Finding rhythm with Cuban ‘son’

It was the summer of 1999.

Sean Bellaviti, who was then an undergraduate student at York University, was working as a waiter in a pseudo-Italian restaurant in Bloor West Village that cooked pasta past the al dente requirement and offered the type of cheese an Italian would look at in dismay.

Like the menu, the restaurant’s music was just as culturally inaccurate — it played Cuban music. All day and all night.

More importantly, it played music by the group Buena Vista Social Club.

(Courtesy Sean Bellaviti)

Fast forward 20 years and Bellaviti finds himself at the Imperial Pub located just outside of Ryerson University campus. On a tiny stage located at the back of the bar, the music instructor is hosting a presentation on the band, acknowledging the impact it has had on him personally and on music worldwide. With a piano on his right, the Ryerson sessional instructor demonstrates key riffs that signify the essence of Cuban son, the genre Buena Vista Social Club embodied. He takes his audience through the band’s history and how it came to the mainstream.

Originating as a social club in the 1940s in Havana, Cuba, the club was known to host dances and musical activities, making it a popular location for musicians to meet and play. The club shut down, but 50 years later, Cuban musician Juan de Marcos González came together with American guitarist Ry Cooder and other traditional Cuban musicians to revive the sound.

These musicians were mostly veterans who had performed at the club during the height of its popularity, reviving the club’s initial premise. It became a collective of musicians until the band progressively became a 13-member ensemble, each musician bringing his own talent without outshining the other.

Bellaviti’s roommate back in that summer of 1999 was a Cuban musician. While the Italian restaurant introduced him to the band’s soundtrack, his roommate, Tony, was the reason he truly began to pay attention to the Cuban son genre.

One day, Tony summoned him to the the living room. Bellaviti took a seat on the couch and they began to watch the self-titled documentary Buena Vista Social Club.

“It’s important to your training,” Tony said.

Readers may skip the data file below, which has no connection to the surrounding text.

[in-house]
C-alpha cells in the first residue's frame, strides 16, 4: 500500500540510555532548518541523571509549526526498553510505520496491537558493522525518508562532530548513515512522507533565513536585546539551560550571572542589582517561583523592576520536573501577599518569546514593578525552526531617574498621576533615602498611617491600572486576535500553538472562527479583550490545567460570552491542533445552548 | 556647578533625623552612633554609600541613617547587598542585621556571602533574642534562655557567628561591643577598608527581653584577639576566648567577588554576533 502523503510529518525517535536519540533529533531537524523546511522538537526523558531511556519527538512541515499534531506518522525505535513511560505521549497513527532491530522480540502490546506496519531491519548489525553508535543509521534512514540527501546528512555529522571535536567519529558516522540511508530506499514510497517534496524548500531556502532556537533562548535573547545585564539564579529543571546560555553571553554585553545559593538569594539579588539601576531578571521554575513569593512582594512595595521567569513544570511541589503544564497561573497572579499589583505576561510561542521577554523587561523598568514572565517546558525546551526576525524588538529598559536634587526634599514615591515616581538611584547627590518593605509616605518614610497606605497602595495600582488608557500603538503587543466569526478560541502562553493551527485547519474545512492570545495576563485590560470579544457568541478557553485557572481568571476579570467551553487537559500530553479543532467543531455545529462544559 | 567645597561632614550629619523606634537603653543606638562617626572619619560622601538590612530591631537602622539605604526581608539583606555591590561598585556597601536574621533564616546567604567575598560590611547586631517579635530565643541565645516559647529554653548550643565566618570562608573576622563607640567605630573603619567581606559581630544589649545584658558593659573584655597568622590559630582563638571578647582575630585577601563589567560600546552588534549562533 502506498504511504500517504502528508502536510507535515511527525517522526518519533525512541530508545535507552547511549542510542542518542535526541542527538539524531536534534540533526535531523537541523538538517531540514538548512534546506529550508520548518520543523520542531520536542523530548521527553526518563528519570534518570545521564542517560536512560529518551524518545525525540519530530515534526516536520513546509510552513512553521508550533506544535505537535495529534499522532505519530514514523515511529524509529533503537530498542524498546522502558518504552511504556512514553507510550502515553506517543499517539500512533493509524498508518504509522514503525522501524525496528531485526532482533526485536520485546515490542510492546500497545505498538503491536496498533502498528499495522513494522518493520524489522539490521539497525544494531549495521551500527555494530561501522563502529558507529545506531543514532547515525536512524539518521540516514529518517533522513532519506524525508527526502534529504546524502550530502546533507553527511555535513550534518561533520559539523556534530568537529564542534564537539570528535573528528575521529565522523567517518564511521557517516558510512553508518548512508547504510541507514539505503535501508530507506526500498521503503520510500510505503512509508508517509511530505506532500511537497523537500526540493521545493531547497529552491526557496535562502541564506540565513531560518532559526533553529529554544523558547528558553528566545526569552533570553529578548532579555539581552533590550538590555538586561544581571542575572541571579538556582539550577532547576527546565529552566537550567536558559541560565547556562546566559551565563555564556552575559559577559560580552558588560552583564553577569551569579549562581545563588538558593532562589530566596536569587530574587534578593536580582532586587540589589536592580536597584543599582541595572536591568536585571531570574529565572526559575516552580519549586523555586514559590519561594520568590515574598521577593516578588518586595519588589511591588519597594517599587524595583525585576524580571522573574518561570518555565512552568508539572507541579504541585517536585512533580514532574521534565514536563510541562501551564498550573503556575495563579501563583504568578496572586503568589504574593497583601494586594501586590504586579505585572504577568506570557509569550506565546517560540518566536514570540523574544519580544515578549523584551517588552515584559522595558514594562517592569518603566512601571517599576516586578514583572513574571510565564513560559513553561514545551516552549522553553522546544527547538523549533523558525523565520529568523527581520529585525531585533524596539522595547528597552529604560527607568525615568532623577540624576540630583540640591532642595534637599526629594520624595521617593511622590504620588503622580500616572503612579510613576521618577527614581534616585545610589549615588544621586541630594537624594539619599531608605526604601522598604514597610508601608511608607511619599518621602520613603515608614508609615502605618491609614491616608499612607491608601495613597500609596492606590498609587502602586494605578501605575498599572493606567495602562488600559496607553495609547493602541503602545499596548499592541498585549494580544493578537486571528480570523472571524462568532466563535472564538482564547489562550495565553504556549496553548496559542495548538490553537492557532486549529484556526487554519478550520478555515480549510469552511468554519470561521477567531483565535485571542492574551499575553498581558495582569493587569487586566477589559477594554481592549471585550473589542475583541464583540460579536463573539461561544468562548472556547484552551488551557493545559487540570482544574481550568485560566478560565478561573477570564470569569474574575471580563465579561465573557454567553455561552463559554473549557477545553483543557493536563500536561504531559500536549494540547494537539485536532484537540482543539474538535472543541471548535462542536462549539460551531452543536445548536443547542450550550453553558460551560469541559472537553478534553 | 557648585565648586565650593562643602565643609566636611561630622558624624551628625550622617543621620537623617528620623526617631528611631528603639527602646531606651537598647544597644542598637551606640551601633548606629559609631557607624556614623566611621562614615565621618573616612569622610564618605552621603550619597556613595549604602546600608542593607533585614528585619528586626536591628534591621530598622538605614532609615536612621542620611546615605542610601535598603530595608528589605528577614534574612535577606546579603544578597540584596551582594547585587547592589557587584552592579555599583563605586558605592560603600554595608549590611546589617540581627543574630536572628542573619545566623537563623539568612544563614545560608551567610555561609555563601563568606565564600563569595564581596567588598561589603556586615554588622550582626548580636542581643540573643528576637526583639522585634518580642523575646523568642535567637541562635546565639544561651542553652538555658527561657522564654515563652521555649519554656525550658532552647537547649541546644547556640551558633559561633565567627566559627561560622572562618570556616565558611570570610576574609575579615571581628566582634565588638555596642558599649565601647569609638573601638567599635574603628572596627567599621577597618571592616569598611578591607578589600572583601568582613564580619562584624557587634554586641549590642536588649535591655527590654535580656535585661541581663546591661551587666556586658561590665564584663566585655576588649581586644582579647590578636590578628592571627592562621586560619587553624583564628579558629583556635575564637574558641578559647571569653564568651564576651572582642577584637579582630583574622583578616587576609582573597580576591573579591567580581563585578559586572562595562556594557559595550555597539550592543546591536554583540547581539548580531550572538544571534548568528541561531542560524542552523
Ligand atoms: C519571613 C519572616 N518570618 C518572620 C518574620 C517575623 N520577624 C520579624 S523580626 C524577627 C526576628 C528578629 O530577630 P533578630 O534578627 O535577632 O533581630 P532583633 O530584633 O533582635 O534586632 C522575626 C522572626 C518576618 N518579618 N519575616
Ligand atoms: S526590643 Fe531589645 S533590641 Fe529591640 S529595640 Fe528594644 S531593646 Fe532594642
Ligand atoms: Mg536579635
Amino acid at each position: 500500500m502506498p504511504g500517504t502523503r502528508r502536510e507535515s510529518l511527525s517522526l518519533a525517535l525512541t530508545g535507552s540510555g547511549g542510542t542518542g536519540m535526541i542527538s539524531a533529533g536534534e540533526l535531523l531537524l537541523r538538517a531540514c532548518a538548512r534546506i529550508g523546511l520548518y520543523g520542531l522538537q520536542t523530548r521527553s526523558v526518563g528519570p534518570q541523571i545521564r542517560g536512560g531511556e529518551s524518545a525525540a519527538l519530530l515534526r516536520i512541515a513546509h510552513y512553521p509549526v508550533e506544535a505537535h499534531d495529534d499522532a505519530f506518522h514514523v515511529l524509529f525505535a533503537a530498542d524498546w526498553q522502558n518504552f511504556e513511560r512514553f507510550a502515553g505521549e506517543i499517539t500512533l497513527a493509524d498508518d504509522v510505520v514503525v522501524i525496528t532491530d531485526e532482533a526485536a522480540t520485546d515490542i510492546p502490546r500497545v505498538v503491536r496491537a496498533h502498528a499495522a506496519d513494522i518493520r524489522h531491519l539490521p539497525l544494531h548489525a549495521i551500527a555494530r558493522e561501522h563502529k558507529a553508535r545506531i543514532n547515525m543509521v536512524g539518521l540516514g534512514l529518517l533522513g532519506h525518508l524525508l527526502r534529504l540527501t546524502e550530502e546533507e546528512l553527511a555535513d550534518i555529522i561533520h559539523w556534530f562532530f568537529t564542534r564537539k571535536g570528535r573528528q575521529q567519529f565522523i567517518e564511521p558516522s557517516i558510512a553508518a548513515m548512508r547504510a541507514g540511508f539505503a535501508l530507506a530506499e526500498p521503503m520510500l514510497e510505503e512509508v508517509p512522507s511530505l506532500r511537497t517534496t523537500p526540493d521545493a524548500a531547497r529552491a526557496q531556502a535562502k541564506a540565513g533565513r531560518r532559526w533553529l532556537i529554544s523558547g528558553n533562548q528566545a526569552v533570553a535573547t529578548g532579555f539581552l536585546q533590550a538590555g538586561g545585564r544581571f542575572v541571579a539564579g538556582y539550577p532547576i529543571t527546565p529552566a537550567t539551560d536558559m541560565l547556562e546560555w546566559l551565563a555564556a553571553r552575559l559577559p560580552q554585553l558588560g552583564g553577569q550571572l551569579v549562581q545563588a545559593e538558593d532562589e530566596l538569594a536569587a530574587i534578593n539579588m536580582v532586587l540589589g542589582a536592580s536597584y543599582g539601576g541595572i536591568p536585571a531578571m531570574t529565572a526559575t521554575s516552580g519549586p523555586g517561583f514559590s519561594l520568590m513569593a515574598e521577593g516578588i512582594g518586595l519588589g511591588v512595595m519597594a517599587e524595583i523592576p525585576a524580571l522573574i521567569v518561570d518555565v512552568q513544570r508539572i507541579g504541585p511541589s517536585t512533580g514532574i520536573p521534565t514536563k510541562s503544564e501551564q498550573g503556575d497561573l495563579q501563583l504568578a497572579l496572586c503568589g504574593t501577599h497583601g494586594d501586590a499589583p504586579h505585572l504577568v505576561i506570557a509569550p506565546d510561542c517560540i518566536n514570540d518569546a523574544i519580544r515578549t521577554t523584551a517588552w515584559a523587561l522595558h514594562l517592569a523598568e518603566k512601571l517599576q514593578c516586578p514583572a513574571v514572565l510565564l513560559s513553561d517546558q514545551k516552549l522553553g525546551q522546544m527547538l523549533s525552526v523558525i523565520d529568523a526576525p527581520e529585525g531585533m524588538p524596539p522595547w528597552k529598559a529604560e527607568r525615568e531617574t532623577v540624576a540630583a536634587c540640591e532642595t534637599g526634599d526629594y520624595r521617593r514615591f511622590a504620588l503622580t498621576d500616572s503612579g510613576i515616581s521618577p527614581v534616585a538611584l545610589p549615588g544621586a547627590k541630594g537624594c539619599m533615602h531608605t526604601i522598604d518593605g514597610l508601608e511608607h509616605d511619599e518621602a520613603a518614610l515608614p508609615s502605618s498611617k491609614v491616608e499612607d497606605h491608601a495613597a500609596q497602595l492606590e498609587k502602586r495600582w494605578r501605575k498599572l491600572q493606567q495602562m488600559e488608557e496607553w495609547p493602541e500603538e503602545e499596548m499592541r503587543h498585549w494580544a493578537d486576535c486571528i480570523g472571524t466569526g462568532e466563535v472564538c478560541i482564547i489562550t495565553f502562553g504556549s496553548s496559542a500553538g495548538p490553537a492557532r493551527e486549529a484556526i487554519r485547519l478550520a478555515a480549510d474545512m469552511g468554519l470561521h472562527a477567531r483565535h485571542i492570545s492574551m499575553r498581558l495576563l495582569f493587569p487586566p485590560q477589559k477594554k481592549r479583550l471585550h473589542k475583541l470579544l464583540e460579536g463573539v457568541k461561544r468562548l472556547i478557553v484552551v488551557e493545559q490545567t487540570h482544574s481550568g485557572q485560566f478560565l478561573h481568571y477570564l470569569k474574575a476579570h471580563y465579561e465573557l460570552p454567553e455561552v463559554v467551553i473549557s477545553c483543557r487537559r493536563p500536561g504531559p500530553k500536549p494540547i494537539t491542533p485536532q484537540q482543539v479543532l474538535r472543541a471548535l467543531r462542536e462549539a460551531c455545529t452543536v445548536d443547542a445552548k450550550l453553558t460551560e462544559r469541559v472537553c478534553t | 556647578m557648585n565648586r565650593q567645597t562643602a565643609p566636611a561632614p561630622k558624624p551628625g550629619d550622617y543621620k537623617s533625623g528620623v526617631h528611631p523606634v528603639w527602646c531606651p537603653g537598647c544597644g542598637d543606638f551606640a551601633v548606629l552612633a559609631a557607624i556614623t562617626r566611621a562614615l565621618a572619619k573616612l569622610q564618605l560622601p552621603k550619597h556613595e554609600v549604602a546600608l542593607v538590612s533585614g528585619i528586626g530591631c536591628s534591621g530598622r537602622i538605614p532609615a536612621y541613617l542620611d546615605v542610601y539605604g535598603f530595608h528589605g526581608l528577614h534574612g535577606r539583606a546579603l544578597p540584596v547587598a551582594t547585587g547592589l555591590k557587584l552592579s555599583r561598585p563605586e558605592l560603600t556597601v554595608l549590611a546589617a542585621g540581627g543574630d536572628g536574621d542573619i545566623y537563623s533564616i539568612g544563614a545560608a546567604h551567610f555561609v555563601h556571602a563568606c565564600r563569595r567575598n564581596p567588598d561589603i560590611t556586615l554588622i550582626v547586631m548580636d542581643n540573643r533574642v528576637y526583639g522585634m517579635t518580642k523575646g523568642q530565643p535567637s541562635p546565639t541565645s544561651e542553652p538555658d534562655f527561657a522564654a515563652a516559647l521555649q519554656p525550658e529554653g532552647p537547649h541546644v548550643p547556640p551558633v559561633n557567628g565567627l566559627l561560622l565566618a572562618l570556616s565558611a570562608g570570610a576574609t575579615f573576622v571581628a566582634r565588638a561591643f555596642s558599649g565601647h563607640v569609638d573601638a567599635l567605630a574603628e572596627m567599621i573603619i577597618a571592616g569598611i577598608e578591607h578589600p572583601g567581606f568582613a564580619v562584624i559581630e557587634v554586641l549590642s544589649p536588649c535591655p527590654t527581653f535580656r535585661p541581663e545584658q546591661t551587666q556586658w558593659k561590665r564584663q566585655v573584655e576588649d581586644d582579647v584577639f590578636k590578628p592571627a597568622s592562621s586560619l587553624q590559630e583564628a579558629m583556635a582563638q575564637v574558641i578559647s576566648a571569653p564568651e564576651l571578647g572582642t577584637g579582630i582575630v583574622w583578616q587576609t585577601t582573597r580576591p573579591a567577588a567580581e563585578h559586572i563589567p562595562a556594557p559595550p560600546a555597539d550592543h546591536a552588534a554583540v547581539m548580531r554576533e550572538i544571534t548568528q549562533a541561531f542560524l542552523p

Bellaviti was interested in learning to play Cuban-style piano. He kept his sturdy Heintzman piano by his bedside so he could practise the highly varied and arithmetically complex rhythms whenever he could.

“While thinking of the band, to say that Tony knew I liked Buena Vista Social was an understatement,” said Bellaviti. “I practised the repetitive two bar Tumbao sound over and over.”

Bellaviti’s obsessive yet passionate interest in Buena Vista Social Club was shared with colleagues and friends at York. They began to apply their jazz skills to the genre, which then led them to finally perform their first Cuban music performance in 1999 at the Cervejeria Bar-Grill on College Street and Ossington Avenue.

Instructor Sean Bellaviti hosts lecture, “The Sounds of the Times” at the Imperial Pub. (Chris Blanchette/Ryersonian Staff)

Buena Vista Social has recently marked 20 years of musicianship. While only some of the original members remain, the group performed its final show at Carnegie Hall in 2016.

“Their music is timeless. You can listen to it whenever and wherever, regardless of how you’re feeling,” said York University professor Alison Crosby, who attended the Imperial Pub event.

Bellaviti researches on the development of music, territory and ethnicity, particularly within the Panamanian and broader Latin American context, as well as among Toronto’s Latin American community.
He has worked closely within urban Latin American musical traditions and among the communities that sustain them. Bellaviti maintains an active performance career in Canada where he continues to collaborate on numerous community-oriented creative projects.

He has worked with a number of jazz musicians, including Bill McBirnie, Lynn Macdonald, Janelle Monique and Matt Dusk.

 

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